Does access to public capital markets and ownership structure affect funding of a firm? – evidence from Finland

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School of Economics | Master's thesis
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PURPOSE OF THE STUDY The objective of this Thesis is to study the capital structures and financial choices of private and public companies. By studying private companies this study analyses how well the common theories of capital structure and financing choices, which have mainly been studied among public firms, apply to private companies. In addition, this study sheds light on the main factors that differentiate the financial choices of private companies from their public counterparts, as well as assesses how access to public capital markets affects the operational preconditions and other financial choices of companies. In addition to comparing private and public companies, this paper also further investigates the relationship between ownership and corporate financing choices. By analyzing the ownership concentration of public companies this study sheds light on the fact whether corporate governance issues and value of control have an impact on corporate financing choices. Analysis of ownership concentration also allows for a relative comparison of the importance of the issues that differentiate private and public companies and their financial choices. DATA The data in this study comprises of the financial information of 350 largest private and public companies in Finland from the time period of 1999 to 2008. In total the sample under study includes 2,788 firm-year observations. The study also uses detailed ownership information of the Finnish public companies and utilizes data of their capital issuances, initial public offerings, and going private transactions. RESULTS The study shows that being public itself does not directly lead to lower leverage ratios as there seems to be no significant differences in the leverage ratios of private and public companies after controlling for commonly found determinants of leverage. Public firms, however, seem to have more active financial policies, and better ability to respond to changes in their operating environment. This study also shows that ownership structure can matter in the context of corporate financing choices, which is an issue that has received relatively little attention in earlier academic literature. When ownership concentration of companies is taken into account the results show that closely firms are likely to be more leveraged than their widely held counterparts, and this differences seems to be mainly caused by the closely held firms’ reluctance to issue equity and owners’ unwillingness to give away control. KEYWORDS Capital structure, financial policies, leverage, private companies, ownership structure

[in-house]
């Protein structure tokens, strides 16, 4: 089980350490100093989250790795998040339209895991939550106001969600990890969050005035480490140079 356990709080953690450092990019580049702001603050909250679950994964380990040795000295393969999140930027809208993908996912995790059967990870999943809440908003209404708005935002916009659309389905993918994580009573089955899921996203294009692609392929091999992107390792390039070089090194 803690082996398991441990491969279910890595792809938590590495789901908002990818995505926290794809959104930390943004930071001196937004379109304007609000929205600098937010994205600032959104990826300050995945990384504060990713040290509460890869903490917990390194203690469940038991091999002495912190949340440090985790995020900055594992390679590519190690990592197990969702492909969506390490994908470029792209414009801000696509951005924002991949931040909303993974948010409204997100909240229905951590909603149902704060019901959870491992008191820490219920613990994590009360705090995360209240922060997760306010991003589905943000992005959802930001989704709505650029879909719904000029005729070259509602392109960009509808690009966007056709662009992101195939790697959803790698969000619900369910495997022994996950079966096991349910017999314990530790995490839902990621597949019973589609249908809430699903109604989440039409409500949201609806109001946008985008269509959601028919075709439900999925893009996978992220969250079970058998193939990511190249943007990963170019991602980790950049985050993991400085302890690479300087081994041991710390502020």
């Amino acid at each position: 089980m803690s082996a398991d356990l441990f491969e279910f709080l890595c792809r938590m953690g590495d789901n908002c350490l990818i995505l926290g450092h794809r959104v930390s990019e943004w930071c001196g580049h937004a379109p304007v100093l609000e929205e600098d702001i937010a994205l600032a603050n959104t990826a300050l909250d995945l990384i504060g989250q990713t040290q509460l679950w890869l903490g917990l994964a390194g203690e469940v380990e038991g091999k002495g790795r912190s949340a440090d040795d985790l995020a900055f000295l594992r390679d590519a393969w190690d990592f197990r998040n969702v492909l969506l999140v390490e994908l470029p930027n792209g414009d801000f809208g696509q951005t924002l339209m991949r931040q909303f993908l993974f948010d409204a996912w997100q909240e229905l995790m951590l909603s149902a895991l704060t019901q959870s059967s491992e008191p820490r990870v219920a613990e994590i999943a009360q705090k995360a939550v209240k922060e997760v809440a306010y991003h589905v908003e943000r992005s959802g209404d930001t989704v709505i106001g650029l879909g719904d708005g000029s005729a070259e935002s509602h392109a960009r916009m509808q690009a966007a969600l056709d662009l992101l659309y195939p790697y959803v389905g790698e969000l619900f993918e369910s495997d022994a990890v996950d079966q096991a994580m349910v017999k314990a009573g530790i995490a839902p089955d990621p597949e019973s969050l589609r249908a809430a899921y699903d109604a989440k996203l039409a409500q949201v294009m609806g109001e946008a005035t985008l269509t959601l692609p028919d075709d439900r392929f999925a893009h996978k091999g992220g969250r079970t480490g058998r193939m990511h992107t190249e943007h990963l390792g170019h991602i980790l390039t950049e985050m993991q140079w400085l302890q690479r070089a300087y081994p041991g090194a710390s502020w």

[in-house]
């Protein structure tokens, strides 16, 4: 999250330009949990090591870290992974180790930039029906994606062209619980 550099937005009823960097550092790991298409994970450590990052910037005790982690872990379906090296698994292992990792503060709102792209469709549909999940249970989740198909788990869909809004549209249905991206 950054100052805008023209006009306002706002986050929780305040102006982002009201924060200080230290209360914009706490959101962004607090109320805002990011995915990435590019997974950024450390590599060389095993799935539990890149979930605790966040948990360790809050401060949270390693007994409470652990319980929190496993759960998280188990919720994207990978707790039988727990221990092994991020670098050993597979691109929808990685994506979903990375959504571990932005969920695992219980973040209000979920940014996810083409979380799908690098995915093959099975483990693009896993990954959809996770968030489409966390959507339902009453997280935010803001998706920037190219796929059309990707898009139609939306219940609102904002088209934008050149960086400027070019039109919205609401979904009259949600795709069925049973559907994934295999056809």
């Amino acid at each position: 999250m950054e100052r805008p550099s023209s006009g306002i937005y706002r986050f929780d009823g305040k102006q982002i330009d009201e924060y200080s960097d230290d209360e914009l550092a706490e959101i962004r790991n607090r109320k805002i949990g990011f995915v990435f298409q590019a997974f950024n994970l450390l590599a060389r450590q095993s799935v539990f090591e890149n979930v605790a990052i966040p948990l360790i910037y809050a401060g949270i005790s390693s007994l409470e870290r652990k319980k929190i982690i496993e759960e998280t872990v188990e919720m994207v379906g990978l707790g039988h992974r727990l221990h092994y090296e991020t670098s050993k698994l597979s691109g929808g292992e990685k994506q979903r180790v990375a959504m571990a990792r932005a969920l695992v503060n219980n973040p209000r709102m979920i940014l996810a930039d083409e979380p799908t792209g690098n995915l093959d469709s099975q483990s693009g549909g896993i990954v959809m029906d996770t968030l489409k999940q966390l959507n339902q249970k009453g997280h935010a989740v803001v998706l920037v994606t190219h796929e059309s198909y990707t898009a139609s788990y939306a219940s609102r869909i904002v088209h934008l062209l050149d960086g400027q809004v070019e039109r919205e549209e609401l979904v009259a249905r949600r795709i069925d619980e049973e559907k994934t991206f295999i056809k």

capital structure, financial policy, leverage, private companies, ownership structure
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